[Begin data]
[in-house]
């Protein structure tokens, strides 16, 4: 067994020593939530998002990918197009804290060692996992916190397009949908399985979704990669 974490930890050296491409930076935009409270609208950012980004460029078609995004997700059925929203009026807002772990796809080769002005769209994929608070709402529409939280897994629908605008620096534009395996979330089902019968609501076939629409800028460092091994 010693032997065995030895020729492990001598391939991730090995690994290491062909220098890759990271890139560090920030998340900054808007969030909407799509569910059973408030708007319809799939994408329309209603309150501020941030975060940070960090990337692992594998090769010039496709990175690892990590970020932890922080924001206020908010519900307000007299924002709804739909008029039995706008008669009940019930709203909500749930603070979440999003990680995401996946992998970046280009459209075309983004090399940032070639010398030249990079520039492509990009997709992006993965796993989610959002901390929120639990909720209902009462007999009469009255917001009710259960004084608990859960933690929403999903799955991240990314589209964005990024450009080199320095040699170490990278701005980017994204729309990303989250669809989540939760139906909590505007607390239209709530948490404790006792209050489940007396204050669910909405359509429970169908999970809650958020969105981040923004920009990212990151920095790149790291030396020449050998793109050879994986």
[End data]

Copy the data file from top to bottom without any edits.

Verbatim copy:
[in-house]
């Protein structure tokens, strides 16, 4: 067994020593939530998002990918197009804290060692996992916190397009949908399985979704990669 974490930890050296491409930076935009409270609208950012980004460029078609995004997700059925929203009026807002772990796809080769002005769209994929608070709402529409939280897994629908605008620096534009395996979330089902019968609501076939629409800028460092091994 010693032997065995030895020729492990001598391939991730090995690994290491062909220098890759990271890139560090920030998340900054808007969030909407799509569910059973408030708007319809799939994408329309209603309150501020941030975060940070960090990337692992594998090769010039496709990175690892990590970020932890922080924001206020908010519900307000007299924002709804739909008029039995706008008669009940019930709203909500749930603070979440999003990680995401996946992998970046280009459209075309983004090399940032070639010398030249990079520039492509990009997709992006993965796993989610959002901390929120639990909720209902009462007999009469009255917001009710259960004084608990859960933690929403999903799955991240990314589209964005990024450009080199320095040699170490990278701005980017994204729309990303989250669809989540939760139906909590505007607390239209709530948490404790006792209050489940007396204050669910909405359509429970169908999970809650958020969105981040923004920009990212990151920095790149790291030396020449050998793109050879994986």